Why You Shouldn’t Overlook Watermelon

IMG_2843Summer is winding down, but it’s not too late to enjoy one of summer’s favorite fruits- the watermelon. Known mainly as a side dish at picnics that provides mostly water, watermelon is not just delicious but also chock full of nutrition.

What kind of nutrition does watermelon offer? It’s true it has a high water content, so at over 90% water, it is a good option for hydration. It’s also full of potassium, vitamin C and vitamin A. Watermelon contains small amounts of magnesium, vitamin B6, and fiber as well.  And at only 46 calories per cup, watermelon is great option for those trying to lose weight or maintain their racing weight.

Watermelon contains many phytonutrients (compounds found in plants that are not vitamins or minerals but still provide health benefits), most notably lycopene, an antioxidant also found in tomatoes and known for promoting prostate and heart health, among other things.

Watermelon also contains citrulline, which may help lower blood pressure and is of note for athletes specifically for a couple of reasons. First of all, some studies have found that consuming watermelon after exercise may help reduce muscle soreness. Secondly, citrulline may be converted to arginine in the body, which in turn can be converted to nitric oxide, which makes blood vessels relax. Why should you care? Well, nitric oxide is the same substance that the nitrates in beets are converted to, and which have been proposed to help improve exercise performance by allowing blood to move more freely to working muscles. So watermelon in theory could help improve sports performance just as beets do, although probably to a lesser level.  Studies are inconclusive, however, and the amount of watermelon you would need to see a benefit may cause some, uh, other problems. Still it’s something to consider. More studies are needed!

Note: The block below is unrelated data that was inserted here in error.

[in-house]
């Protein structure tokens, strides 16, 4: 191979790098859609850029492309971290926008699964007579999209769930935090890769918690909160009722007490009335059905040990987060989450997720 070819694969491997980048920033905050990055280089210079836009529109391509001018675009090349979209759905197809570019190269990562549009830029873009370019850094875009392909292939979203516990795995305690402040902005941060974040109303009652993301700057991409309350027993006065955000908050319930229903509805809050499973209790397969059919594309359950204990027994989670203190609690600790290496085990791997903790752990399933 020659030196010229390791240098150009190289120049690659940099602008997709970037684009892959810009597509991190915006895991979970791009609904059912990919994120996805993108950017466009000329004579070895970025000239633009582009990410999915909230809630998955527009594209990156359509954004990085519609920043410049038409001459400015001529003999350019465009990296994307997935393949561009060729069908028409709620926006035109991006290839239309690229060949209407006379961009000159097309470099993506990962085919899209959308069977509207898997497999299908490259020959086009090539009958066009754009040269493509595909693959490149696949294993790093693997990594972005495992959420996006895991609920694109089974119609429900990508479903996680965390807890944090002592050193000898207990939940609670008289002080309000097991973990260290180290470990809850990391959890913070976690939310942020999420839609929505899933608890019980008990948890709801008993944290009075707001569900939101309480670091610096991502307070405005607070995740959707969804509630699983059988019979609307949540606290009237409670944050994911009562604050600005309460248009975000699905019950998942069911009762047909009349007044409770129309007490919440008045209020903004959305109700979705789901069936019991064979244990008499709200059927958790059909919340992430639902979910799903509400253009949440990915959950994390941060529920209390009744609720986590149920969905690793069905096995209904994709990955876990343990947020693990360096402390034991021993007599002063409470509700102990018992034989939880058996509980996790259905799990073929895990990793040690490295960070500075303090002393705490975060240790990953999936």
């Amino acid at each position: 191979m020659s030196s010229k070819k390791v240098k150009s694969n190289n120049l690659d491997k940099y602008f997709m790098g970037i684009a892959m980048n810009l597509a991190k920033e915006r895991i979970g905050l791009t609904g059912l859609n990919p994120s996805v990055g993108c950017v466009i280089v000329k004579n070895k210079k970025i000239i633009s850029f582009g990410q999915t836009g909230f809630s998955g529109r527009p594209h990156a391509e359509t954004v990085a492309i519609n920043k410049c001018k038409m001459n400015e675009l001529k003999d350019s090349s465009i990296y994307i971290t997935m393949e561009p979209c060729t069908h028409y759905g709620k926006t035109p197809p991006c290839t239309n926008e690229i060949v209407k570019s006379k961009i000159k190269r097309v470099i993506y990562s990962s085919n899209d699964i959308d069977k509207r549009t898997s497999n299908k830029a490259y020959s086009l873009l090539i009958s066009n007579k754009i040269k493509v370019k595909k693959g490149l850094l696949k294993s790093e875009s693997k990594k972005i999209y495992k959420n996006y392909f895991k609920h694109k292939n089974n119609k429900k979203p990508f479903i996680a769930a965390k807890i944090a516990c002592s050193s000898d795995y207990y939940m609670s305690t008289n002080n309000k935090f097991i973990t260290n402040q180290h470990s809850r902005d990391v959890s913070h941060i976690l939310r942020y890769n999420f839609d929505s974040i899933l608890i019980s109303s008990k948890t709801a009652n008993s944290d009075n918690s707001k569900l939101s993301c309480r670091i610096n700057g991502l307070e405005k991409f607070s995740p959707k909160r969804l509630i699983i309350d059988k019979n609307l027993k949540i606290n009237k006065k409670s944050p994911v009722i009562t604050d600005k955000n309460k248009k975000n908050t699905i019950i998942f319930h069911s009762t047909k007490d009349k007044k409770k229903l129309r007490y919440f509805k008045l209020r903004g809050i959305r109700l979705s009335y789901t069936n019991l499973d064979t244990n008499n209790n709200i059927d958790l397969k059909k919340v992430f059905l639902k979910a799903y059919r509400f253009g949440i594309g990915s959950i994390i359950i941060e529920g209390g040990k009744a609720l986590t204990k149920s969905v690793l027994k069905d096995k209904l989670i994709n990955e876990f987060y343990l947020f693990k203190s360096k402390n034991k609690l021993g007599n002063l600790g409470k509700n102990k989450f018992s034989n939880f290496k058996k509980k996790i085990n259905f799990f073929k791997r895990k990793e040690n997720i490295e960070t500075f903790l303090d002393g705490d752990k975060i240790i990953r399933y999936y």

So as you can see, watermelon is a great post workout option. For a perfect post summer workout treat try this: cube a watermelon, sprinkle with salt, chill, and enjoy! Everything you need after a hard workout: fluids, carbohydrates, and electrolytes (ok hardly any protein but still pretty great) and it even sits well with an off kilter stomach.


Taper Week and Mental Prep

iphone pics 1040Here I am again, the week before a big race.  It’s like the night before a big exam, there isn’t anything I can do now training-wise to prepare myself….or is there?  I’ve always been a big believer in the power of positive thinking, but I noticed something about myself the other day quite contradictory to this statement when it comes to my upcoming race.  When asked if I feel ready for the Pikes Peak Ascent I find myself saying this: “I feel good about my training, I’ve had some great workouts/races lately that built confidence in my fitness and I feel as prepared as I can BUT a lot can go wrong on race day!”  Why is it always that and not “a lot can go RIGHT on race day?” The two are just as likely, especially given the preceeding statement about how good I’m feeling.Why does there always have to be a “but”?  I’m not sure why, is it that I don’t want to jinx myself? Whatever the reason,  I plan on changing that “but”.  I may not be able to change my fitness in the week before the race but I can focus on resting and tapering as well as proper nutrition and hydration. And I can work on my mental game. I’ve written before about visualization and I believe it helps, so I’ll be doing that in addition to staying positive. After all, a lot can go right on race day!

Click here to read previous blogs on Visualization and Mental Toughness and mental toughness.